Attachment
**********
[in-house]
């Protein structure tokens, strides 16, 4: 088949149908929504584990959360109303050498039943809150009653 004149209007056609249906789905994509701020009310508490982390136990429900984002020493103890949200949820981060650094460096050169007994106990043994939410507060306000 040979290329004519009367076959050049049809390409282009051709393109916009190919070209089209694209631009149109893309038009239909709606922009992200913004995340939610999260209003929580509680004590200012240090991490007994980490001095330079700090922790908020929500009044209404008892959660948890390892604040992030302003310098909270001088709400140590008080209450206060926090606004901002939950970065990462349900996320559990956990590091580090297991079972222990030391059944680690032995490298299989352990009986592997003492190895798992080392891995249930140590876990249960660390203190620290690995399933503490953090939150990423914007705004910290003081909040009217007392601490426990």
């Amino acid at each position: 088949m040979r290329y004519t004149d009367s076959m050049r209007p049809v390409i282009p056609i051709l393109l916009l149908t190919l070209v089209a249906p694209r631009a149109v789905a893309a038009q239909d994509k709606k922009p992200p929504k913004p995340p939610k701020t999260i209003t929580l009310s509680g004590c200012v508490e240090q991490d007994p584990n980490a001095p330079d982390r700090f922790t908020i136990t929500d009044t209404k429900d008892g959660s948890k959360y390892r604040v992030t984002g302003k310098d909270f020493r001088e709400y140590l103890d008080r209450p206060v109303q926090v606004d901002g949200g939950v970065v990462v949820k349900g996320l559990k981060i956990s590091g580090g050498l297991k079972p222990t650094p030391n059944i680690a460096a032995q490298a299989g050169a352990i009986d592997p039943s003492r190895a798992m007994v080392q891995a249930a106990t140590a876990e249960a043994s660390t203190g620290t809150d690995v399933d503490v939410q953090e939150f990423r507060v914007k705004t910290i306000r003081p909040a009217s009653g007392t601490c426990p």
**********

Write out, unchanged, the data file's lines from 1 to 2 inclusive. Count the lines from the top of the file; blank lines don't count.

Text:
[in-house]
């Protein structure tokens, strides 16, 4: 088949149908929504584990959360109303050498039943809150009653 004149209007056609249906789905994509701020009310508490982390136990429900984002020493103890949200949820981060650094460096050169007994106990043994939410507060306000 040979290329004519009367076959050049049809390409282009051709393109916009190919070209089209694209631009149109893309038009239909709606922009992200913004995340939610999260209003929580509680004590200012240090991490007994980490001095330079700090922790908020929500009044209404008892959660948890390892604040992030302003310098909270001088709400140590008080209450206060926090606004901002939950970065990462349900996320559990956990590091580090297991079972222990030391059944680690032995490298299989352990009986592997003492190895798992080392891995249930140590876990249960660390203190620290690995399933503490953090939150990423914007705004910290003081909040009217007392601490426990």